President Donald Trump signed a $900 billion pandemic relief package Sunday night that will deliver long-sought cash to businesses and individuals and avert a government shutdown.
The massive bill includes $1.4 trillion to fund government agencies through September and contains other end-of-session priorities such as money for cash-starved transit systems and an increase in food stamp benefits.
Without the Republican president's signature, the government could have shutdown Tuesday.
Last week Trump suddenly objected after Congress announced a deal with the White House's apparent support. Instead, Trump called the virus aid package a "disgrace," and pressured lawmakers to change the deal to include $2,000 direct payments to most Americans. The bill calls for payments of up to $600.
Democrats support the $2,000 direct payment measure, Republican senators do not.
Trump also had attacked the bill for the amount of federal funds going to foreign countries. Whether the president would sign the bill Sunday remained a mystery until just after 7 p.m. when he sent a tweet.
"Good news on Covid Relief Bill," the tweet said. "Information to follow!"
In a statement later Trump said: "I will sign the Omnibus and Covid package with a strong message that makes clear to Congress that wasteful items need to be removed."
Republicans and Democrats swiftly welcomed Trump’s decision to sign the bill into law.
"The compromise bill is not perfect, but it will do an enormous amount of good for struggling Kentuckians and Americans across the country who need help now," said Senate Majority Leader Mitch McConnell. "I thank the President for signing this relief into law."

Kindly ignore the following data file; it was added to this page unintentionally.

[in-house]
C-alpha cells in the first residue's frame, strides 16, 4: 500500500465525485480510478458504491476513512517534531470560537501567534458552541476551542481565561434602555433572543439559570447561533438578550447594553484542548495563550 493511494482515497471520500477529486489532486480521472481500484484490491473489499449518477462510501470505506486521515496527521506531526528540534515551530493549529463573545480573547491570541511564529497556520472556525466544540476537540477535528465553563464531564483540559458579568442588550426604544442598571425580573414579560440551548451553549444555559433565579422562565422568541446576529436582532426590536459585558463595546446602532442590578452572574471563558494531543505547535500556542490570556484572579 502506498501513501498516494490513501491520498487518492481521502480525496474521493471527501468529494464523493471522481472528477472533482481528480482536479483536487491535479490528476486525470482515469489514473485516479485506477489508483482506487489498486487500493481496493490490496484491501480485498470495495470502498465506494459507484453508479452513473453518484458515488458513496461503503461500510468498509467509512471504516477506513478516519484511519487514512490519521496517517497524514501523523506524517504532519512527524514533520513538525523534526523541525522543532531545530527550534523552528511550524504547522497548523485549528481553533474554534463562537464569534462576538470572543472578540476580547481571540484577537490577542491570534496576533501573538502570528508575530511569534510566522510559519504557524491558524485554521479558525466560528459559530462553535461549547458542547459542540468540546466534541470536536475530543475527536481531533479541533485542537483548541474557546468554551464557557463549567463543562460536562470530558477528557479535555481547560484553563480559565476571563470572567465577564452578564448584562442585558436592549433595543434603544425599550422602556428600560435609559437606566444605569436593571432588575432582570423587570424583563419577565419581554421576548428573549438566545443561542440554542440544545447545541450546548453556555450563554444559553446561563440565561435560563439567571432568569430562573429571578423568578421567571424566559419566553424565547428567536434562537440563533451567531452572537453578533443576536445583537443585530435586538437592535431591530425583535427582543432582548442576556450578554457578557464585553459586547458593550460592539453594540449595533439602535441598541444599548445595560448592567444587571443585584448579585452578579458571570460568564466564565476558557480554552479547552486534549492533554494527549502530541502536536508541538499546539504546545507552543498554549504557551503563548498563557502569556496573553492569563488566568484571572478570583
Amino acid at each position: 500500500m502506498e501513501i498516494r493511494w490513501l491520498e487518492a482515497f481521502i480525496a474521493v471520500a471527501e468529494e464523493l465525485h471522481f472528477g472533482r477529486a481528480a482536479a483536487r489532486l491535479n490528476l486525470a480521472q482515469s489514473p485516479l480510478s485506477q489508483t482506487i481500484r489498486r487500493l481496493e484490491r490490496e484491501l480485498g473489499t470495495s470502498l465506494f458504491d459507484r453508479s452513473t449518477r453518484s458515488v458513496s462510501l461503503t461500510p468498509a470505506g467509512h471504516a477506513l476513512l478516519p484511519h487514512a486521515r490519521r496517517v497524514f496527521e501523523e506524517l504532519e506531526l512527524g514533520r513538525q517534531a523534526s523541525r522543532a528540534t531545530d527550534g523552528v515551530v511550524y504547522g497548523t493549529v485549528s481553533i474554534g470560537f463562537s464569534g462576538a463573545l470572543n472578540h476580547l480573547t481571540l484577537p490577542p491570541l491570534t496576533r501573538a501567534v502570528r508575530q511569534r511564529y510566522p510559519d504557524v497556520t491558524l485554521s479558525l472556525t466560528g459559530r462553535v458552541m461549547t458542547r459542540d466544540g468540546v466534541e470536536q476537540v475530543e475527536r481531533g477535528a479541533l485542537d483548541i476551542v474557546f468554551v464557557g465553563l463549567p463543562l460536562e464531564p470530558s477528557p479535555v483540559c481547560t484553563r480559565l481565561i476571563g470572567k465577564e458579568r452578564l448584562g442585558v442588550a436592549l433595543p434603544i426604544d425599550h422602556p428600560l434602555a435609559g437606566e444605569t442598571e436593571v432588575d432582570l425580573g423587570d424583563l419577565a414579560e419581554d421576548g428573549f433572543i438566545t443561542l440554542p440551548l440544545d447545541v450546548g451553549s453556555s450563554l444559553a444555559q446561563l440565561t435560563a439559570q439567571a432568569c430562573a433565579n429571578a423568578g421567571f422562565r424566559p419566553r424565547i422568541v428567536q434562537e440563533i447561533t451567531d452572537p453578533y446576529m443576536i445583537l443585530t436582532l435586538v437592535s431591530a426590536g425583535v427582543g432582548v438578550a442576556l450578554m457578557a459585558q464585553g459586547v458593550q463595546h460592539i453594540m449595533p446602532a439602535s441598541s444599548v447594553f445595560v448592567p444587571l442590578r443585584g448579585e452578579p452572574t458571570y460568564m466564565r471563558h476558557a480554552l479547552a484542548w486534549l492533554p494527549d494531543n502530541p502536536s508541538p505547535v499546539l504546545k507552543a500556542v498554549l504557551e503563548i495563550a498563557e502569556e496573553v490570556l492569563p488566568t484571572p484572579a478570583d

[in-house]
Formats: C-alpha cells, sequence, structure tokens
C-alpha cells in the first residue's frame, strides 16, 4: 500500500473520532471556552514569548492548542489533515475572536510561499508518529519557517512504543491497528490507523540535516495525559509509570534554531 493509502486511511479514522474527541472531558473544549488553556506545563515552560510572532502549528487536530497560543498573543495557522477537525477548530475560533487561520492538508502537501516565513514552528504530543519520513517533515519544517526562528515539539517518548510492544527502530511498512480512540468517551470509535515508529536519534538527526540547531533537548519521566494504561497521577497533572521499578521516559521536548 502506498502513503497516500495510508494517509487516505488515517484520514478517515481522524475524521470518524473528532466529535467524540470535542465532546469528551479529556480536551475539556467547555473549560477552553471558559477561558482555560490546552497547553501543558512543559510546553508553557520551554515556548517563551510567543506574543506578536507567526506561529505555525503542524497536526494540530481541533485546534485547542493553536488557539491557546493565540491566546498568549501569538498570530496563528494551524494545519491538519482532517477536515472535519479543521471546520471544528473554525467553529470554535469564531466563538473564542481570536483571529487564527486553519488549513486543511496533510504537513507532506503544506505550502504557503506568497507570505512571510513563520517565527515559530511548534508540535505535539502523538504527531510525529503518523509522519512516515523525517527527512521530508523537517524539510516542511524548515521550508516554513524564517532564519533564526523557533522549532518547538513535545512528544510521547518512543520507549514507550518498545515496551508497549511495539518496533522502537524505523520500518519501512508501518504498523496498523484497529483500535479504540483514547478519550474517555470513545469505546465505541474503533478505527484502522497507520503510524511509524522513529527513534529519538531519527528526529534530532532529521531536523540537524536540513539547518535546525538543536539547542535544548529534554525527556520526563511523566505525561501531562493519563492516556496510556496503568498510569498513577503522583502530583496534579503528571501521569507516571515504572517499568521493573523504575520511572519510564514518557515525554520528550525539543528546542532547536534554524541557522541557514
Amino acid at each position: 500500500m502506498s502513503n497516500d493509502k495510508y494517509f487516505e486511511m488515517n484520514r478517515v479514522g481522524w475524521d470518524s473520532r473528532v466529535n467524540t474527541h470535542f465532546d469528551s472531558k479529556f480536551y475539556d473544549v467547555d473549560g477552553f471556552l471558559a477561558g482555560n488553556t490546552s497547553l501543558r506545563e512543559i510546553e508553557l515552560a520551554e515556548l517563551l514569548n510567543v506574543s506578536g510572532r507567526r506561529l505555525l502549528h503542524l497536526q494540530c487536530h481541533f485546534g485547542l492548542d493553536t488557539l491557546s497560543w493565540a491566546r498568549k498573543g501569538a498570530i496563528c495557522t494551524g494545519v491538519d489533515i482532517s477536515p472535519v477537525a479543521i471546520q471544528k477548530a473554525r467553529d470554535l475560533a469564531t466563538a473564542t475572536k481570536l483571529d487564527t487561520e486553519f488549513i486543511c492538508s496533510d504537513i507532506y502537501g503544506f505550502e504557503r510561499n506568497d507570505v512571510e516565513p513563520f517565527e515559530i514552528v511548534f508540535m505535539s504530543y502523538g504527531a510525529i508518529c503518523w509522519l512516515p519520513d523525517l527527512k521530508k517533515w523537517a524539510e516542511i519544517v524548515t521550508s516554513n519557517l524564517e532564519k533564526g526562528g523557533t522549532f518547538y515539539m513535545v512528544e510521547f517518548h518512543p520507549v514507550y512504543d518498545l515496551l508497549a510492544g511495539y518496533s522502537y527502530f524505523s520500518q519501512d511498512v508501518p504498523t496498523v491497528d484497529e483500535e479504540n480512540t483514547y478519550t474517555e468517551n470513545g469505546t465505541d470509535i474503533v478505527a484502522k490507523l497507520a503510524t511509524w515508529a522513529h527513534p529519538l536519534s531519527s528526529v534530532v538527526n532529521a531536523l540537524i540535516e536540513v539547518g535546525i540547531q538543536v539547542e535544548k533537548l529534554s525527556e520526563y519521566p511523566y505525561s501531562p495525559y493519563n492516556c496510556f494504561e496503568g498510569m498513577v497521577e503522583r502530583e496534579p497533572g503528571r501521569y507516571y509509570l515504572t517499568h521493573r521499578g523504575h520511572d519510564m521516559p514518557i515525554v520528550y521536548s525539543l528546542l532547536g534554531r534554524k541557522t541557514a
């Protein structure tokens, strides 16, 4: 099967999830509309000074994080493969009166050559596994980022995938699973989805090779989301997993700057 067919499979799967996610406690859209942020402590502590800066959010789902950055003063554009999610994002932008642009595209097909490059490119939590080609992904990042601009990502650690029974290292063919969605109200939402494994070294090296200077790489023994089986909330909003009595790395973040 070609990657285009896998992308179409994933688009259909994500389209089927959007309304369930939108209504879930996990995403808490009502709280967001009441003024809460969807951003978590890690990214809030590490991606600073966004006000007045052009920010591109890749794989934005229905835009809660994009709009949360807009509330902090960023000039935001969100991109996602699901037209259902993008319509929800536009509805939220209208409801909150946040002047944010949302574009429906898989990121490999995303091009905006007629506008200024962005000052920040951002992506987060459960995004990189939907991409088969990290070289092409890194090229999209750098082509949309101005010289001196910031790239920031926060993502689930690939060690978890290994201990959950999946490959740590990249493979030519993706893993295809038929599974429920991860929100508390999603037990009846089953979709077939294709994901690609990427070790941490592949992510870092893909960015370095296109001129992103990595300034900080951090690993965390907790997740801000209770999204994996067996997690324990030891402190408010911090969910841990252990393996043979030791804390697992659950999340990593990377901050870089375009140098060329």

Earlier Sunday, federal and state law makers said Trump needed to do what was best for the millions hurt financially by the pandemic.
"You don’t get everything you want, even if you’re president of the United States. I think the COVID relief measures are really, really important," Sen. Pat Toomey (R-Pa.), a conservative who helped negotiate the Senate Republicans' demands in the deal, said on "Fox News Sunday."
On ABC's "This Week," Maryland Gov. Larry Hogan, a Republican, said and agreement in Congress was reached "at least on something. It's not enough, but it's a step in the right direction. And we need to get it done."
Sen. Bernie Sanders (I-Vt.) said on ABC's "This Week" that the president shouldn't "diddle around with the bill."
"My view is that given the terrible economic crisis facing this country, yes, we do need to get $2,000 out to every working class individual in this country, 500 bucks for their kids," Sanders told anchor Jonathan Karl. "But you can't diddle around with the bill. Sign the bill, Mr. President, and then immediately, Monday, Tuesday, we can pass a $2,000 direct payment to the workings families of this country."